Matthew McConaughey is far out, and I’m not taking about the “Dazed and Confused” star’s penchant for playing the bongos naked. Well, yeah, there’s that too, I guess.
In director Christopher Nolan’s “Interstellar,” McConaughey pilots a spaceship through a wormhole near Saturn in search of a new home for our species.
Nolan’s near-future is grim. Earth is drying up and dying. The world no longer needs engineers, it needs farmers. McConaughey’s widowed character Cooper was once the former, now the latter.
From the great beyond, his daughter receives messages from dust streaks she decodes into coordinates (shades of Nic Cage’s “Knowing”) that the two follow to a secret government facility where a skeleton NASA team headed by Michael Caine operates.
Caine recruits “Coop” to fly off with Anne Hathaway. I gather very little arm-twisting was required.
It is the pair’s goal to return to various outposts prior expeditions established in the hopes that one proves a viable resettlement option. Nolan takes great care to school us in the metaphysics of relativity. Specifically that time in space is much shorter than time on Earth. In other words, in the time it takes us to watch this this longish 170-minute film, (spoiler alert) Matt Damon head-butts McConaughey on some distant planet.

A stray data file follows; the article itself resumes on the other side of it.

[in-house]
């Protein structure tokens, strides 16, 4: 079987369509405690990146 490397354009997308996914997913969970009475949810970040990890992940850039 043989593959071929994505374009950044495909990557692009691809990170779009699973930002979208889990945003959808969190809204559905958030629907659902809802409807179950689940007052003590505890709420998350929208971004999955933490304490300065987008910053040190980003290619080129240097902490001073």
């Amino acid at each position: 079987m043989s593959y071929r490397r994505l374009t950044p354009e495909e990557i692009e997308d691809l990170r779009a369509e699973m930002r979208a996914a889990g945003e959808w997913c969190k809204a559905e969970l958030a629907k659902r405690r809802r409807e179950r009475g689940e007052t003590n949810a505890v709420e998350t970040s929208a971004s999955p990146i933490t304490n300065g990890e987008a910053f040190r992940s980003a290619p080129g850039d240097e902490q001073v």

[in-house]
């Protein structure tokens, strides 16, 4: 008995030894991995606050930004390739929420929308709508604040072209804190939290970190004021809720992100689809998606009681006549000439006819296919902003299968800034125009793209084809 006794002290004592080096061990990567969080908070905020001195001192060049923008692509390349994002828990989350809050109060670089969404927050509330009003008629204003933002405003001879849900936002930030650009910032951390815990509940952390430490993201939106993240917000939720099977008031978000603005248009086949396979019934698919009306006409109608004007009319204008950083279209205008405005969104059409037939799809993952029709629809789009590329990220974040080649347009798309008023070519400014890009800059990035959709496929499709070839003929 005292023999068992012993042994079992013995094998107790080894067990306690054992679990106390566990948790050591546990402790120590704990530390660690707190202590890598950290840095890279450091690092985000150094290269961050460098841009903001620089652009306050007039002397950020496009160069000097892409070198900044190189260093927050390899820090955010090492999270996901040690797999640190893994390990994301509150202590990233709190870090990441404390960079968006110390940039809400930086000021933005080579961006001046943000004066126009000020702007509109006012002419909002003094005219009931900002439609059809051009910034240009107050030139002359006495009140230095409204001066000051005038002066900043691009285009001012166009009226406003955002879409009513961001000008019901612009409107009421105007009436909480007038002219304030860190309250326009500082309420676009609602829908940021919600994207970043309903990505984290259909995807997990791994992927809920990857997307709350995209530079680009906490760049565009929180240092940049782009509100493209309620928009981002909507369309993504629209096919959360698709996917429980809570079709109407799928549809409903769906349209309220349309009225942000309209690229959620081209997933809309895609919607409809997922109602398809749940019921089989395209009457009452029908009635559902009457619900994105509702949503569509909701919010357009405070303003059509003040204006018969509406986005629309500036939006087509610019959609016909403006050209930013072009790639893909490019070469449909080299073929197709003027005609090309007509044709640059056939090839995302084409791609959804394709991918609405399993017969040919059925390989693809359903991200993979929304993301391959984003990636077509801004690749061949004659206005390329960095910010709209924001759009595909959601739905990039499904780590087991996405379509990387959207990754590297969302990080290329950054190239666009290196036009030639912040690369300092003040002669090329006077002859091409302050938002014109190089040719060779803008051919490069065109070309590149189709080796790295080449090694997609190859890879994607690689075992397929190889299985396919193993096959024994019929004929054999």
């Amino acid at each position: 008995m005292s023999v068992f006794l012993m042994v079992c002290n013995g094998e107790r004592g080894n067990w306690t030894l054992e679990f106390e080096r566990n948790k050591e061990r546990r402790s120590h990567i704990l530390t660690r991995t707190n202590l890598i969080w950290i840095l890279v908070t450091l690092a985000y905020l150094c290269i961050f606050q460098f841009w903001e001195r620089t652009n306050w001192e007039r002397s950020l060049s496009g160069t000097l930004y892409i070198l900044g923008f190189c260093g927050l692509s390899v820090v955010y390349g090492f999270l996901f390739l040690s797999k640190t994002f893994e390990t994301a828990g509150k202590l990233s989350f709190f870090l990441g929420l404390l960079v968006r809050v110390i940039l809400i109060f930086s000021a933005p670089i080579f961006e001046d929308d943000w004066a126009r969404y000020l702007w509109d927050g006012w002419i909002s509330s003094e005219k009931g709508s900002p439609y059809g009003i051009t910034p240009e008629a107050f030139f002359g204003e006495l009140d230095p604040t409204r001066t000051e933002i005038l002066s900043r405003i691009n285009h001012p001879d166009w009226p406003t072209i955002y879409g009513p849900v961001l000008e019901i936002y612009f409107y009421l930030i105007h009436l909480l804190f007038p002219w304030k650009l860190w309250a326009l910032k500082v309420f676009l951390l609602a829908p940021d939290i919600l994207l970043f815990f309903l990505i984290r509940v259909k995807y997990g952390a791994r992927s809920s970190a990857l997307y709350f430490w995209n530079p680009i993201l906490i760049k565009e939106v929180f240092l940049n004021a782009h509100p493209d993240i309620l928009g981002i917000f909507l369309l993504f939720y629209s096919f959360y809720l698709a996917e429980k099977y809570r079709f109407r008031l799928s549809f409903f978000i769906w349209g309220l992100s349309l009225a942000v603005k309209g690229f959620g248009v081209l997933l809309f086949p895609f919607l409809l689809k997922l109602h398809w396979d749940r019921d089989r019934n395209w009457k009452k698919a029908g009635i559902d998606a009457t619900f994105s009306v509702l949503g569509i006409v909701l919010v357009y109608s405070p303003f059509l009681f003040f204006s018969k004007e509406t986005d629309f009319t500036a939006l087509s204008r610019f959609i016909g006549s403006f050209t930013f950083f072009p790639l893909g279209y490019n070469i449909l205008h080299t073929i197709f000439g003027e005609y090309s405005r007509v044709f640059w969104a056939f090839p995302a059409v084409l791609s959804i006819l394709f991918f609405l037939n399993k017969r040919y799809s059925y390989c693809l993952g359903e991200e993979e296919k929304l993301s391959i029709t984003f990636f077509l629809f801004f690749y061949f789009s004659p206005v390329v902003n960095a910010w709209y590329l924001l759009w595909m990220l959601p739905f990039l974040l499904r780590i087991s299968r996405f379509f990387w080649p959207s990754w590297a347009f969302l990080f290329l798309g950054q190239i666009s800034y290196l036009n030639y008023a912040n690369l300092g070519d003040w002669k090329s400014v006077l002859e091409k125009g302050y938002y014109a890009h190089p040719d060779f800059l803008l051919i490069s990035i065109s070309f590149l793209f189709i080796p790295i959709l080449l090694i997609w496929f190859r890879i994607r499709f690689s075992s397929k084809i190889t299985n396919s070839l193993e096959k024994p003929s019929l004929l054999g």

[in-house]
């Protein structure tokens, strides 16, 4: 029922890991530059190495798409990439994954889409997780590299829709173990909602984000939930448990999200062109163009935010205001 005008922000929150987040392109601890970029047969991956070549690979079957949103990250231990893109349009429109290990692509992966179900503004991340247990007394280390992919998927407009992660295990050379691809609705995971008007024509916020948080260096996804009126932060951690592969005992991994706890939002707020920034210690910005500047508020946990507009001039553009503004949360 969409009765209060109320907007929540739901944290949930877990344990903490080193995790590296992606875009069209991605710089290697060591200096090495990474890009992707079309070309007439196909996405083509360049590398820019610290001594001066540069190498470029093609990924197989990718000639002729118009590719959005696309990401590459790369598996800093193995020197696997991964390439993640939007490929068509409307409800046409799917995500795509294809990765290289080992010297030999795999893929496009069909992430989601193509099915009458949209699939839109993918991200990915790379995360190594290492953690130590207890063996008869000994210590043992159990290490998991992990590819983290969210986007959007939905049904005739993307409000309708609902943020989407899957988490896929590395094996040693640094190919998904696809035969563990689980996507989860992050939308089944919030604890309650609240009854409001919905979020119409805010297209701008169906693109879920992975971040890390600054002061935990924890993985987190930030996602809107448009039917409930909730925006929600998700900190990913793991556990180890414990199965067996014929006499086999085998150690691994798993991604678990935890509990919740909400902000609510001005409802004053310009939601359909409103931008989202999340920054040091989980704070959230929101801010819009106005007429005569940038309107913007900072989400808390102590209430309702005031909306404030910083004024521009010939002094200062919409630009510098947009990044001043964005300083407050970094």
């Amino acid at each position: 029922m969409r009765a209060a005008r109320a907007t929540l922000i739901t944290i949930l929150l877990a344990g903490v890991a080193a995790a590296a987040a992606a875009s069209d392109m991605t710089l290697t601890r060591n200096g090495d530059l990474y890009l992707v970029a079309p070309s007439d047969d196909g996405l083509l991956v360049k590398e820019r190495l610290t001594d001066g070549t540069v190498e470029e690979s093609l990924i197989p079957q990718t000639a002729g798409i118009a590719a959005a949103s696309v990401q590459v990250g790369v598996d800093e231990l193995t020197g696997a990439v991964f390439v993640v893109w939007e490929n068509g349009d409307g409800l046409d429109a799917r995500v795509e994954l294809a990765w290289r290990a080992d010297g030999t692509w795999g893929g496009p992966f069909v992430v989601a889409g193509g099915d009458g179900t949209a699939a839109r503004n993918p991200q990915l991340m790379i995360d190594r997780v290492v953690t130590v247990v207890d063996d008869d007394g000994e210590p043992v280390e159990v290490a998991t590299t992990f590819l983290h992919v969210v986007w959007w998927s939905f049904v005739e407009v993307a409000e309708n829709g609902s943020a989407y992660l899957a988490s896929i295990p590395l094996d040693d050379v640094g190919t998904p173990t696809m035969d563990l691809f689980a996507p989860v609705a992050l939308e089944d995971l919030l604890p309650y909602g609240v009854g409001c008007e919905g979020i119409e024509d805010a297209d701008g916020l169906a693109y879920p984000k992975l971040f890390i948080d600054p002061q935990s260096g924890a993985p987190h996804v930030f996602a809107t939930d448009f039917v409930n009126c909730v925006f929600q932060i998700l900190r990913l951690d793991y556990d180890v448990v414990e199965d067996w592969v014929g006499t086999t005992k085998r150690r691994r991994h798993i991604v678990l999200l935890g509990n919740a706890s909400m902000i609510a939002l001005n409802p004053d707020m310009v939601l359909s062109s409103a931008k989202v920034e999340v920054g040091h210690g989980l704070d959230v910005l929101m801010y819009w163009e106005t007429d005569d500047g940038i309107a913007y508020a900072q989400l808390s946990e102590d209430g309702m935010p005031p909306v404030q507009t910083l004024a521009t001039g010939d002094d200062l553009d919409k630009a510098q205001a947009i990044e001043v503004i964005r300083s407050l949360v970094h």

Nolan is no stranger to crafting tightly woven tales that don’t insult our intelligence. In the 2010 mindbender “Inception,” the director traversed layers of the subconscious. Here, he bends time and space and uses gravity as a communications medium. (Marshall McLuhan would be so proud.)
The storyline is intriguing and the cinematography as good as anything in Alfonso Cuarón’s “Gravity.” Unfortunately, the cast add very little. McConaughey does most of the heavy lifting, but he’s turned in better performances (see sidebar). Hathaway’s character lacks depth and there is no chemistry between the two, which made the ending (which I can’t reveal) perplexing for me.
Nolan does make brilliant use of silence. Violent scenes in deep space absent a score were especially effective in the limited-release 35mm version of the film I screened where all you could hear was the nostalgic whirl of the projector and the couple behind me wondering if they closed their garage door.
To borrow McConaughey’s trademark catchphrase, “Interstellar” is not great. It’s just “ahl-right, ahl-right.”